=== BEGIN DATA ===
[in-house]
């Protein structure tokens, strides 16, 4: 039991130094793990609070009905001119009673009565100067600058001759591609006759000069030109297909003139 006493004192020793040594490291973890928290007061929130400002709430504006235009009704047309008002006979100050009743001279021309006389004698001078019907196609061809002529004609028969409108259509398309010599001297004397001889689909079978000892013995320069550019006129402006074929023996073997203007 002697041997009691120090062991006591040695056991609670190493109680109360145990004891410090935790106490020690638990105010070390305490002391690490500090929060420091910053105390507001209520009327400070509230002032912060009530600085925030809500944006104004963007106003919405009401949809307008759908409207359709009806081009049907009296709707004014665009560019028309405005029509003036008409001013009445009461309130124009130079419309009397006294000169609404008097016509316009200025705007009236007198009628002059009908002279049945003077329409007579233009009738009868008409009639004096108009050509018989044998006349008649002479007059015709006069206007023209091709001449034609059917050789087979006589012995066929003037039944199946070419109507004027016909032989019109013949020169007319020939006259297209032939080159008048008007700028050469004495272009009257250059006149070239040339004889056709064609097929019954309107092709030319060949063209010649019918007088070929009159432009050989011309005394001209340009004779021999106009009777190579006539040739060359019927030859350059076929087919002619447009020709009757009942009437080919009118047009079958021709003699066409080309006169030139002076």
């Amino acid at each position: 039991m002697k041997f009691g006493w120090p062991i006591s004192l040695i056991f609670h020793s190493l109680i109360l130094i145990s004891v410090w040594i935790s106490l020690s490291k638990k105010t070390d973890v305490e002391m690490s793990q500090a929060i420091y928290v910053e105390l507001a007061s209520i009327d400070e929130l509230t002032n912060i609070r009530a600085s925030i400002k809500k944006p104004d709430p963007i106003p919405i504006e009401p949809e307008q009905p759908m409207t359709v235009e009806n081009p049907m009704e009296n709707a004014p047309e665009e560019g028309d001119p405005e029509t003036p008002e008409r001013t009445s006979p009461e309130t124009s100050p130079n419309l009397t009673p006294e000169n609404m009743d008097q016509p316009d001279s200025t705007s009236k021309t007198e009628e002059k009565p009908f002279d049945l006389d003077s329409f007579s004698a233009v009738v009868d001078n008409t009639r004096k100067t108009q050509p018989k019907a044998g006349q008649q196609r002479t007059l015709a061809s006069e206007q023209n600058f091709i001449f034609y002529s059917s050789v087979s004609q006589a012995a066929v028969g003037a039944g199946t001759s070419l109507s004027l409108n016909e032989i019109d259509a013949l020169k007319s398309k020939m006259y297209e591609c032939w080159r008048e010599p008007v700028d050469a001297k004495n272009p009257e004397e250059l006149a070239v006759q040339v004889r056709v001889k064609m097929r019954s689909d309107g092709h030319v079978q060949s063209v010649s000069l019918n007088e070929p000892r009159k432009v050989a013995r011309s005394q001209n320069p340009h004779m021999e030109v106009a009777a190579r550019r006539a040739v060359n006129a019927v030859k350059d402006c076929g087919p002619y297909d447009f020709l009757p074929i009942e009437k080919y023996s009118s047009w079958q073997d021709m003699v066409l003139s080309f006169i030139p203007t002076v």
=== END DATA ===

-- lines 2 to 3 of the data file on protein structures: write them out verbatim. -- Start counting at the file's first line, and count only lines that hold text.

């Protein structure tokens, strides 16, 4: 039991130094793990609070009905001119009673009565100067600058001759591609006759000069030109297909003139 006493004192020793040594490291973890928290007061929130400002709430504006235009009704047309008002006979100050009743001279021309006389004698001078019907196609061809002529004609028969409108259509398309010599001297004397001889689909079978000892013995320069550019006129402006074929023996073997203007 002697041997009691120090062991006591040695056991609670190493109680109360145990004891410090935790106490020690638990105010070390305490002391690490500090929060420091910053105390507001209520009327400070509230002032912060009530600085925030809500944006104004963007106003919405009401949809307008759908409207359709009806081009049907009296709707004014665009560019028309405005029509003036008409001013009445009461309130124009130079419309009397006294000169609404008097016509316009200025705007009236007198009628002059009908002279049945003077329409007579233009009738009868008409009639004096108009050509018989044998006349008649002479007059015709006069206007023209091709001449034609059917050789087979006589012995066929003037039944199946070419109507004027016909032989019109013949020169007319020939006259297209032939080159008048008007700028050469004495272009009257250059006149070239040339004889056709064609097929019954309107092709030319060949063209010649019918007088070929009159432009050989011309005394001209340009004779021999106009009777190579006539040739060359019927030859350059076929087919002619447009020709009757009942009437080919009118047009079958021709003699066409080309006169030139002076």
């Amino acid at each position: 039991m002697k041997f009691g006493w120090p062991i006591s004192l040695i056991f609670h020793s190493l109680i109360l130094i145990s004891v410090w040594i935790s106490l020690s490291k638990k105010t070390d973890v305490e002391m690490s793990q500090a929060i420091y928290v910053e105390l507001a007061s209520i009327d400070e929130l509230t002032n912060i609070r009530a600085s925030i400002k809500k944006p104004d709430p963007i106003p919405i504006e009401p949809e307008q009905p759908m409207t359709v235009e009806n081009p049907m009704e009296n709707a004014p047309e665009e560019g028309d001119p405005e029509t003036p008002e008409r001013t009445s006979p009461e309130t124009s100050p130079n419309l009397t009673p006294e000169n609404m009743d008097q016509p316009d001279s200025t705007s009236k021309t007198e009628e002059k009565p009908f002279d049945l006389d003077s329409f007579s004698a233009v009738v009868d001078n008409t009639r004096k100067t108009q050509p018989k019907a044998g006349q008649q196609r002479t007059l015709a061809s006069e206007q023209n600058f091709i001449f034609y002529s059917s050789v087979s004609q006589a012995a066929v028969g003037a039944g199946t001759s070419l109507s004027l409108n016909e032989i019109d259509a013949l020169k007319s398309k020939m006259y297209e591609c032939w080159r008048e010599p008007v700028d050469a001297k004495n272009p009257e004397e250059l006149a070239v006759q040339v004889r056709v001889k064609m097929r019954s689909d309107g092709h030319v079978q060949s063209v010649s000069l019918n007088e070929p000892r009159k432009v050989a013995r011309s005394q001209n320069p340009h004779m021999e030109v106009a009777a190579r550019r006539a040739v060359n006129a019927v030859k350059d402006c076929g087919p002619y297909d447009f020709l009757p074929i009942e009437k080919y023996s009118s047009w079958q073997d021709m003699v066409l003139s080309f006169i030139p203007t002076v």